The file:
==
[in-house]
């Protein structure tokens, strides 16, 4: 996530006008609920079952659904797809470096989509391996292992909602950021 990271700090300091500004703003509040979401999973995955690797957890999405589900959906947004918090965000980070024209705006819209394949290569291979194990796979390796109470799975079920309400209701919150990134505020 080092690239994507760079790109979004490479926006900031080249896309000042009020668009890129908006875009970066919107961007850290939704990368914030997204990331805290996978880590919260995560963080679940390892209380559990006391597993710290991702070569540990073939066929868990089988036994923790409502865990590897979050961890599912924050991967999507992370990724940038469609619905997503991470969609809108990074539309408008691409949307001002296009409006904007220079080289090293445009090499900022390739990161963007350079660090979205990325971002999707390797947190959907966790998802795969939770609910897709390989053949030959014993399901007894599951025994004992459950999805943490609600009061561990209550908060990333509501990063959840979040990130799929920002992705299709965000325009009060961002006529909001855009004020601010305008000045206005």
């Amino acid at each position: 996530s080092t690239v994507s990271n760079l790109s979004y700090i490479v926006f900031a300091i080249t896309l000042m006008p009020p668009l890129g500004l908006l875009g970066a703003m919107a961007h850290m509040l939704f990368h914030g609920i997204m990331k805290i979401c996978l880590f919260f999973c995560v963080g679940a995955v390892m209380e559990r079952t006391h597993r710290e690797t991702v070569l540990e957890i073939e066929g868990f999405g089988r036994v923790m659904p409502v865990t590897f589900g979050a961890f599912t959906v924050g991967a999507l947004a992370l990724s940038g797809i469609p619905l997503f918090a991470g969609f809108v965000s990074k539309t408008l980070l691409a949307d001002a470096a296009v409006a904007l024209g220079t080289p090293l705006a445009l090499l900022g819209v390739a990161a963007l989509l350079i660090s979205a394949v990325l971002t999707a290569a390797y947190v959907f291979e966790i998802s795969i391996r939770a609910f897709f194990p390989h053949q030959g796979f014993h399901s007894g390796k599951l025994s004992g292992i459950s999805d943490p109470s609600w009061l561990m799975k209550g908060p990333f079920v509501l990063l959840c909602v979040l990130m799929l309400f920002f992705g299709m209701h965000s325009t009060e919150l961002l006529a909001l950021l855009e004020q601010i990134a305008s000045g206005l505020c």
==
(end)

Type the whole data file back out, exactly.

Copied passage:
[in-house]
């Protein structure tokens, strides 16, 4: 996530006008609920079952659904797809470096989509391996292992909602950021 990271700090300091500004703003509040979401999973995955690797957890999405589900959906947004918090965000980070024209705006819209394949290569291979194990796979390796109470799975079920309400209701919150990134505020 080092690239994507760079790109979004490479926006900031080249896309000042009020668009890129908006875009970066919107961007850290939704990368914030997204990331805290996978880590919260995560963080679940390892209380559990006391597993710290991702070569540990073939066929868990089988036994923790409502865990590897979050961890599912924050991967999507992370990724940038469609619905997503991470969609809108990074539309408008691409949307001002296009409006904007220079080289090293445009090499900022390739990161963007350079660090979205990325971002999707390797947190959907966790998802795969939770609910897709390989053949030959014993399901007894599951025994004992459950999805943490609600009061561990209550908060990333509501990063959840979040990130799929920002992705299709965000325009009060961002006529909001855009004020601010305008000045206005």
């Amino acid at each position: 996530s080092t690239v994507s990271n760079l790109s979004y700090i490479v926006f900031a300091i080249t896309l000042m006008p009020p668009l890129g500004l908006l875009g970066a703003m919107a961007h850290m509040l939704f990368h914030g609920i997204m990331k805290i979401c996978l880590f919260f999973c995560v963080g679940a995955v390892m209380e559990r079952t006391h597993r710290e690797t991702v070569l540990e957890i073939e066929g868990f999405g089988r036994v923790m659904p409502v865990t590897f589900g979050a961890f599912t959906v924050g991967a999507l947004a992370l990724s940038g797809i469609p619905l997503f918090a991470g969609f809108v965000s990074k539309t408008l980070l691409a949307d001002a470096a296009v409006a904007l024209g220079t080289p090293l705006a445009l090499l900022g819209v390739a990161a963007l989509l350079i660090s979205a394949v990325l971002t999707a290569a390797y947190v959907f291979e966790i998802s795969i391996r939770a609910f897709f194990p390989h053949q030959g796979f014993h399901s007894g390796k599951l025994s004992g292992i459950s999805d943490p109470s609600w009061l561990m799975k209550g908060p990333f079920v509501l990063l959840c909602v979040l990130m799929l309400f920002f992705g299709m209701h965000s325009t009060e919150l961002l006529a909001l950021l855009e004020q601010i990134a305008s000045g206005l505020c």